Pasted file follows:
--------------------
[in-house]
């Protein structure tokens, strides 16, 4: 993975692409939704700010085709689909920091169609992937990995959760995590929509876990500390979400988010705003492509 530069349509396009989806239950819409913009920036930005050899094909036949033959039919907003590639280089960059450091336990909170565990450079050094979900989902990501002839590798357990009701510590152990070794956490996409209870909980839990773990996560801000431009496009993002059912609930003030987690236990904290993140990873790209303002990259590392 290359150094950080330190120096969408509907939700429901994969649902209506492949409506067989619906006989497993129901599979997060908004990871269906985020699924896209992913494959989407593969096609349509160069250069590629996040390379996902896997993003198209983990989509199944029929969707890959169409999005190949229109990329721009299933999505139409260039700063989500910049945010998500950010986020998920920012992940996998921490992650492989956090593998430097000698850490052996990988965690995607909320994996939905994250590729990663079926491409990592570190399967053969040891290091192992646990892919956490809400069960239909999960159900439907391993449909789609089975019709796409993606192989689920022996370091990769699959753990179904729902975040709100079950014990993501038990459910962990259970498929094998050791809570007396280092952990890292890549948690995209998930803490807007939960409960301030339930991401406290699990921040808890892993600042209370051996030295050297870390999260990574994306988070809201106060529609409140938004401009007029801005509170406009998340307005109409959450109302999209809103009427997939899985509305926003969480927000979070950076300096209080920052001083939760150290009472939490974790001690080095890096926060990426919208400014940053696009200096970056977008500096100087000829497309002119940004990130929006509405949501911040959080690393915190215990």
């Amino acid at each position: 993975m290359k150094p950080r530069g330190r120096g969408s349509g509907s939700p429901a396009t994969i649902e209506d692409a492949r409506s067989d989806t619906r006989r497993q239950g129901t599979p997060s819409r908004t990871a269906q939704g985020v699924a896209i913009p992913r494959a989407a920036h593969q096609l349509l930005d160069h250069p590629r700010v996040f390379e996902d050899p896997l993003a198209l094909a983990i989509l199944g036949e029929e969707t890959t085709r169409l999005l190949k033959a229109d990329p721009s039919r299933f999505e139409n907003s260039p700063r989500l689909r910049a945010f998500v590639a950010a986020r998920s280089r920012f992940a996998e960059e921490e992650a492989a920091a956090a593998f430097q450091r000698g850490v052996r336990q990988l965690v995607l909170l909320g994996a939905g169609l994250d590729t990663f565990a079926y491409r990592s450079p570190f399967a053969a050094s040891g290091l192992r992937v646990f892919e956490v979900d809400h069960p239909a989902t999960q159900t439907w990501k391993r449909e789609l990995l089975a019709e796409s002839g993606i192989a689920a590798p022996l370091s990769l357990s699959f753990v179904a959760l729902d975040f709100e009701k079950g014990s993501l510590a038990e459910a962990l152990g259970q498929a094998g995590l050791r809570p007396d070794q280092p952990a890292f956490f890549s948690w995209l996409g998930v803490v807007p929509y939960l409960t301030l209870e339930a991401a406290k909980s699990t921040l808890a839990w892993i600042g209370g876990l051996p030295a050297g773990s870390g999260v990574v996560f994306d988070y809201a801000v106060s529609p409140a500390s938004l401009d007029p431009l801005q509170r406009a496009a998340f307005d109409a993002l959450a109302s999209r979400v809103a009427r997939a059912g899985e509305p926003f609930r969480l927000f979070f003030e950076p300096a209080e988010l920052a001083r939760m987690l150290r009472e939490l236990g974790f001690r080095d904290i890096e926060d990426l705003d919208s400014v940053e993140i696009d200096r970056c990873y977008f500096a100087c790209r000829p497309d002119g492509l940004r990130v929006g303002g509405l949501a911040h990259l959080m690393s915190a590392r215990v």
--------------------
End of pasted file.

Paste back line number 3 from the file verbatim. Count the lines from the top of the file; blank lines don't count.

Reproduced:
């Amino acid at each position: 993975m290359k150094p950080r530069g330190r120096g969408s349509g509907s939700p429901a396009t994969i649902e209506d692409a492949r409506s067989d989806t619906r006989r497993q239950g129901t599979p997060s819409r908004t990871a269906q939704g985020v699924a896209i913009p992913r494959a989407a920036h593969q096609l349509l930005d160069h250069p590629r700010v996040f390379e996902d050899p896997l993003a198209l094909a983990i989509l199944g036949e029929e969707t890959t085709r169409l999005l190949k033959a229109d990329p721009s039919r299933f999505e139409n907003s260039p700063r989500l689909r910049a945010f998500v590639a950010a986020r998920s280089r920012f992940a996998e960059e921490e992650a492989a920091a956090a593998f430097q450091r000698g850490v052996r336990q990988l965690v995607l909170l909320g994996a939905g169609l994250d590729t990663f565990a079926y491409r990592s450079p570190f399967a053969a050094s040891g290091l192992r992937v646990f892919e956490v979900d809400h069960p239909a989902t999960q159900t439907w990501k391993r449909e789609l990995l089975a019709e796409s002839g993606i192989a689920a590798p022996l370091s990769l357990s699959f753990v179904a959760l729902d975040f709100e009701k079950g014990s993501l510590a038990e459910a962990l152990g259970q498929a094998g995590l050791r809570p007396d070794q280092p952990a890292f956490f890549s948690w995209l996409g998930v803490v807007p929509y939960l409960t301030l209870e339930a991401a406290k909980s699990t921040l808890a839990w892993i600042g209370g876990l051996p030295a050297g773990s870390g999260v990574v996560f994306d988070y809201a801000v106060s529609p409140a500390s938004l401009d007029p431009l801005q509170r406009a496009a998340f307005d109409a993002l959450a109302s999209r979400v809103a009427r997939a059912g899985e509305p926003f609930r969480l927000f979070f003030e950076p300096a209080e988010l920052a001083r939760m987690l150290r009472e939490l236990g974790f001690r080095d904290i890096e926060d990426l705003d919208s400014v940053e993140i696009d200096r970056c990873y977008f500096a100087c790209r000829p497309d002119g492509l940004r990130v929006g303002g509405l949501a911040h990259l959080m690393s915190a590392r215990v």